The video below provides a good comparison of audio vs. linear pots, which can help you decide which is best for you.

Consideration #3: Physical Size

In general, there are two main size considerations when dealing with guitar pots. Guitar pots either come with a long shaft or a short shaft.  The main factor here is how thick the guitar body is or if the pots are mounted directly to the pickguard.

You may run into some other size considerations that could even result in you having to enlarge the hole for the shafts to go through. The second video above about how to change guitar pots discusses this in more detail.

What Makes A Guitar Pot Cheap Vs. Expensive?

Unlike other stock features, like guitar strings, the stock pots that come with your guitar will usually work well. If you buy a cheap guitar, you might expect cheap pots and poor wiring, but the stock guitar pots should be fine. However, if you want to upgrade your pots, you should know some pros and cons of cheap and expensive pots.

For the most part, guitar pots will be manufactured the same, so parts-wise, there is a small difference between cheap and expensive pots. This means that the biggest difference between cheap and expensive pots is reliability.

Some performance issues you might encounter are a loss of higher frequencies, especially when the volume is low, abrupt volume changes when turning up or down, or scratchy-sounding pots when turning the knob.

Usually, scratchy pots are simply due to dust and grime build-up, but sometimes it can mean something is wrong with the pots. A recent post on Seymour Duncan’s website states that if you move your scratchy pots back and forth and the sound starts to go away, they need to be cleaned. If the scratchy sound doesn’t go away or sounds more like a clicking sound, the pots will likely need to be replaced.

Which Should You Choose?

Below I have provided a short list of pros and cons of both cheap and expensive guitar pots to help you decide which pots you should buy.

Expensive Pro#1: They Aren’t That Expensive

The good news is that guitar pots are not pricey, unlike guitars or bass guitars. Even the most expensive pots won’t cost you much more than $100.

The most expensive guitar pots currently available on Sweetwater are all for EMG active pick-up model guitars and range in price between $79 and $99. Familiar names like Fender, Gibson, and Seymour Duncan pots are all between $25 and $80.

Expensive Pro#2: Reliability

It is a safe bet that if you are spending over $25 on a guitar pot from a reputable brand, you will receive a quality product that is reliable and will perform well.

Regarding guitar pots, because even the expensive products aren’t too expensive, it makes a lot of sense to opt for the higher-end products to ensure high performance and reliability.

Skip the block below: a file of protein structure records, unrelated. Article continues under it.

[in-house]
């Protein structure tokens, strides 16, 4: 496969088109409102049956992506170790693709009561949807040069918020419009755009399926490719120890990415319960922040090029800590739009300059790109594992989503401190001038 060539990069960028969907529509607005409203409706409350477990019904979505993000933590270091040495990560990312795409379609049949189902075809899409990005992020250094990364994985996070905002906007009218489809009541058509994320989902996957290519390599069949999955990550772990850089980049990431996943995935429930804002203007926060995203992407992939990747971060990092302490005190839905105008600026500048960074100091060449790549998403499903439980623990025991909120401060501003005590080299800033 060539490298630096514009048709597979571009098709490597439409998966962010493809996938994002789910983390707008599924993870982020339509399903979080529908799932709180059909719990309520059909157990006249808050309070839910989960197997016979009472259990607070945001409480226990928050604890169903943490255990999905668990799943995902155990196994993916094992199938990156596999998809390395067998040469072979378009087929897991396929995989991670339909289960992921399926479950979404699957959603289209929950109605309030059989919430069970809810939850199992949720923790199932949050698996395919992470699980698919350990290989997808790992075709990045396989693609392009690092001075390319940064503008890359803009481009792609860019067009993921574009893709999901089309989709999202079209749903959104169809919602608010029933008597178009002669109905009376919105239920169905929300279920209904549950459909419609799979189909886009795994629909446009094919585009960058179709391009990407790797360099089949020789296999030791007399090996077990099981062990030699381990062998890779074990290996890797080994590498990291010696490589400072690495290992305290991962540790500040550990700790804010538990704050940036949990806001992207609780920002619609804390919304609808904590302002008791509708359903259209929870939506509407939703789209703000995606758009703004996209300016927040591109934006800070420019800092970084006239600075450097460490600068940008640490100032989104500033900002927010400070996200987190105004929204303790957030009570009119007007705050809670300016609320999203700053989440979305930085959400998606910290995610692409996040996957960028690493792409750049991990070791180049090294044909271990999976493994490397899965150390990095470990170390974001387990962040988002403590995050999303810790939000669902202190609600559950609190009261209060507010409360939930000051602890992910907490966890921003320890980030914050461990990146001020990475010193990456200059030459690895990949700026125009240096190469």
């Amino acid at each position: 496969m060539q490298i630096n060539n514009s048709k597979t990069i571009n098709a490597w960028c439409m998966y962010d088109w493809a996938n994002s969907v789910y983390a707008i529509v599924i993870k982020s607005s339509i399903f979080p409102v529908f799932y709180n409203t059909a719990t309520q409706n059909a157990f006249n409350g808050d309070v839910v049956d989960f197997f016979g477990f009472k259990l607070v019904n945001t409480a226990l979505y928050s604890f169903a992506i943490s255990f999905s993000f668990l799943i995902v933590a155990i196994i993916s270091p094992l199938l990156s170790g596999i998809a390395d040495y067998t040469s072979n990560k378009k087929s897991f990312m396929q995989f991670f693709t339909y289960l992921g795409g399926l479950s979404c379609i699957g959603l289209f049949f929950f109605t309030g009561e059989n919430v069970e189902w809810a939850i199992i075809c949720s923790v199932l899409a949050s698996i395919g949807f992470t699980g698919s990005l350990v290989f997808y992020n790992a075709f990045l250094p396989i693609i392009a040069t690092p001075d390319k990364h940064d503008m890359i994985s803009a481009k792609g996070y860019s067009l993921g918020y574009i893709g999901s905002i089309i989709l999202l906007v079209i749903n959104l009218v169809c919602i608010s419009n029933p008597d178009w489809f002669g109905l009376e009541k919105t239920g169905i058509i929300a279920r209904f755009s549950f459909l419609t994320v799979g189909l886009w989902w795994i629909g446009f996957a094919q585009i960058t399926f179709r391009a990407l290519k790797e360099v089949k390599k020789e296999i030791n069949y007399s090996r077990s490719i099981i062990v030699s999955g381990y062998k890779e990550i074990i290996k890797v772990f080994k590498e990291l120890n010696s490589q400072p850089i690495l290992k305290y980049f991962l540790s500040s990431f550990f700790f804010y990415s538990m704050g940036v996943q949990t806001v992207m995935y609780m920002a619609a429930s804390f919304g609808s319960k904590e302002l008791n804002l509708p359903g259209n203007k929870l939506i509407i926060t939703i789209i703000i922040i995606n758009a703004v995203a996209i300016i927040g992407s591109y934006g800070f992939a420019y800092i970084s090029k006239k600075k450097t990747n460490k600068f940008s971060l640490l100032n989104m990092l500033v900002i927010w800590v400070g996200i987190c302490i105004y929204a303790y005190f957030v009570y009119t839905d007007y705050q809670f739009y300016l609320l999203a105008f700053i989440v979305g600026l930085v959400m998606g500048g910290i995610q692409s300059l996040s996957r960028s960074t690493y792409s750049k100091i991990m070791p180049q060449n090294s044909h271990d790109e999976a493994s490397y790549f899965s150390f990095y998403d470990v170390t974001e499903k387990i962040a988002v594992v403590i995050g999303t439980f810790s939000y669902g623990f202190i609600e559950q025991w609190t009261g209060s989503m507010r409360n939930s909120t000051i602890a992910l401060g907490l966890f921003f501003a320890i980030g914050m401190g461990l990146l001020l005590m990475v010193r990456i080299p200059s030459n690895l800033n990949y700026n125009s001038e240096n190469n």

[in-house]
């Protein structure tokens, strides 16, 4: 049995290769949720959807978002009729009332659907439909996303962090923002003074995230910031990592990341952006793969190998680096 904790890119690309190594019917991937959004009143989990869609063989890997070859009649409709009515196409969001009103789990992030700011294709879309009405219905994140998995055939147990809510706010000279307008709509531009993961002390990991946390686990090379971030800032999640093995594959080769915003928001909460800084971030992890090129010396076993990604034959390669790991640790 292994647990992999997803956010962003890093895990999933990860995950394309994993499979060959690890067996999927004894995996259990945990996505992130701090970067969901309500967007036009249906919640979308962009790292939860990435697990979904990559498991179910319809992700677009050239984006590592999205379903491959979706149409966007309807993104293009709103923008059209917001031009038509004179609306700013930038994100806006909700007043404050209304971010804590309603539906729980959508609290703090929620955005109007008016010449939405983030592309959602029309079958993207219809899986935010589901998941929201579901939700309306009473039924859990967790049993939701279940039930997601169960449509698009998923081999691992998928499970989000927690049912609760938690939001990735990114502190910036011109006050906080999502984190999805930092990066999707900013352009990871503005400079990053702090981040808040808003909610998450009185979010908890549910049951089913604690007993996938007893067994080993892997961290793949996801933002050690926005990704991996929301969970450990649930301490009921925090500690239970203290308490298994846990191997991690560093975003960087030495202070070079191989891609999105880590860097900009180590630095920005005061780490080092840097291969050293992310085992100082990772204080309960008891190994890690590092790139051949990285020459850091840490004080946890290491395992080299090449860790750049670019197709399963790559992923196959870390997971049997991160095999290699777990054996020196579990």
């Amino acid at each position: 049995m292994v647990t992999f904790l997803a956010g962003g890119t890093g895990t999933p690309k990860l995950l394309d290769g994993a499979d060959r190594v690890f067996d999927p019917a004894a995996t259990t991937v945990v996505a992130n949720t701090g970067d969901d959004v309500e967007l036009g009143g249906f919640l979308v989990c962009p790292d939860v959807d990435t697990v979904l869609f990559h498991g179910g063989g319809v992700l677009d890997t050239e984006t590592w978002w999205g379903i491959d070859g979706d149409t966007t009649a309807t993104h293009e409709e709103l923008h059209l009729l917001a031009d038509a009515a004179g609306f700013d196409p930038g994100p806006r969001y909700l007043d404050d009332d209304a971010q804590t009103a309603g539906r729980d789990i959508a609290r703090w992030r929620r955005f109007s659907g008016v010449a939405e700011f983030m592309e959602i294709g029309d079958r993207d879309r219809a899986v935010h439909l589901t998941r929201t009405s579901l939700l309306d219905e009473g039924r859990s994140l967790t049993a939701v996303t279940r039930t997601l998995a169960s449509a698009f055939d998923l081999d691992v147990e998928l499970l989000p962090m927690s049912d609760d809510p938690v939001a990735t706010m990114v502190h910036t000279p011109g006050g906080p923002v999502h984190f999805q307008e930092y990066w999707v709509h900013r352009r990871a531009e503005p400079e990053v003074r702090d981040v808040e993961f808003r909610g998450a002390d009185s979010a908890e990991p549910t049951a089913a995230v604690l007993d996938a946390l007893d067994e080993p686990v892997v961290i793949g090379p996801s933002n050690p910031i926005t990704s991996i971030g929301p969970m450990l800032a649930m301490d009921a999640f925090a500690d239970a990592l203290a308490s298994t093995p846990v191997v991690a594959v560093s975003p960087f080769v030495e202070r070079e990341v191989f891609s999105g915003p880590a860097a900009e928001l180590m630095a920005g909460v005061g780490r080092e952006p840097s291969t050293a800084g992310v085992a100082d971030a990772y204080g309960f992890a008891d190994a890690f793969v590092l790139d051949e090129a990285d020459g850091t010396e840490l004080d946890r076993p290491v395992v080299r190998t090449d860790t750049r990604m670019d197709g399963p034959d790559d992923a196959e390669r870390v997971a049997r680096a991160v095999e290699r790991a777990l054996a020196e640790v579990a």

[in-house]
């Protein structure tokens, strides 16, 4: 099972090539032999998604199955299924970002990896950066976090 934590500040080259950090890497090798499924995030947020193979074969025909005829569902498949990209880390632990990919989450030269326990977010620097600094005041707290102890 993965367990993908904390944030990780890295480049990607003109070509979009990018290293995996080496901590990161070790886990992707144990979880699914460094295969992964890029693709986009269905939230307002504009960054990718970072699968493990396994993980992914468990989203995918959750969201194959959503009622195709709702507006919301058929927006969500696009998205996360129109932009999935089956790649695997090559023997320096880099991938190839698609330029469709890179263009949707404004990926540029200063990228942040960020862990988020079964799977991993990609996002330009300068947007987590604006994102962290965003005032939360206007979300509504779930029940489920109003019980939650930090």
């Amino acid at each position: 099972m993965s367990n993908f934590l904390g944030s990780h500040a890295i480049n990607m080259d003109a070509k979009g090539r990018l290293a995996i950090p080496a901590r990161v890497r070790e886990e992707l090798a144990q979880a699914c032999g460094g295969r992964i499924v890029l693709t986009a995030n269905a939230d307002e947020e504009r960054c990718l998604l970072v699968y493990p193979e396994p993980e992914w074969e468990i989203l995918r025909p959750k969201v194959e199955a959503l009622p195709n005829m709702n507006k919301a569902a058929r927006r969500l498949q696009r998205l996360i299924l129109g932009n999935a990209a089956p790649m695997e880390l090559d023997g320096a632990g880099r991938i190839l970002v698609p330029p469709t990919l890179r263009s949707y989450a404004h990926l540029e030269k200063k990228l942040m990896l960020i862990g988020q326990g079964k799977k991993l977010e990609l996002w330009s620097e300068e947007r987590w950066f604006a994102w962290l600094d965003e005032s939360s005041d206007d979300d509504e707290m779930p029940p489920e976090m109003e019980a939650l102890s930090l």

Expensive Con#1: Costs Can Add Up

Although the higher-end guitar pots are not that expensive compared to other music accessories, if you own a guitar with several pots, like my Gretsch, opting for several expensive guitar pots will be fairly pricey.

Further, for those who are not super confident of their soldering skills, like me, there are numerous pre-wired kits available, but these are going to be quite a bit more expensive than individual guitar pots, often ranging well over $100 and even up close to $500.

Cheap Pro #1: Extremely Affordable

If the expensive guitar pots were affordable, the cheap pots are extremely affordable. There are many options for individual pots for under $10, so you can’t really go wrong at this price. If you mess up the soldering process or ruin a pot, or you buy a faulty pot, it isn’t going to cost you much to buy another pot.

Cheap Pro #2: Still Pretty Reliable

Most of the cheap pots currently available on Sweetwater are made by Fender, so you know you are buying from a reputable and trustworthy company.

I do not have a con listed for the cheap guitar pots because, in my opinion, there really isn’t a downside to trying out some of the cheaper pots. You will only be out a few bucks if the pot is faulty. The potential upside is far greater than the downside regarding cheap guitar pots.


Guitar pots are a vital but sometimes overlooked component of your guitar. Without a high-functioning guitar pot, you will run into all sorts of reliability and sound issues while playing, recording, or performing.

I hope you have found this article beneficial and better understand what guitar pots are, how they operate, and some of the slight differences between cheap and expensive pots.

Until next time, stay creative and keep on playing!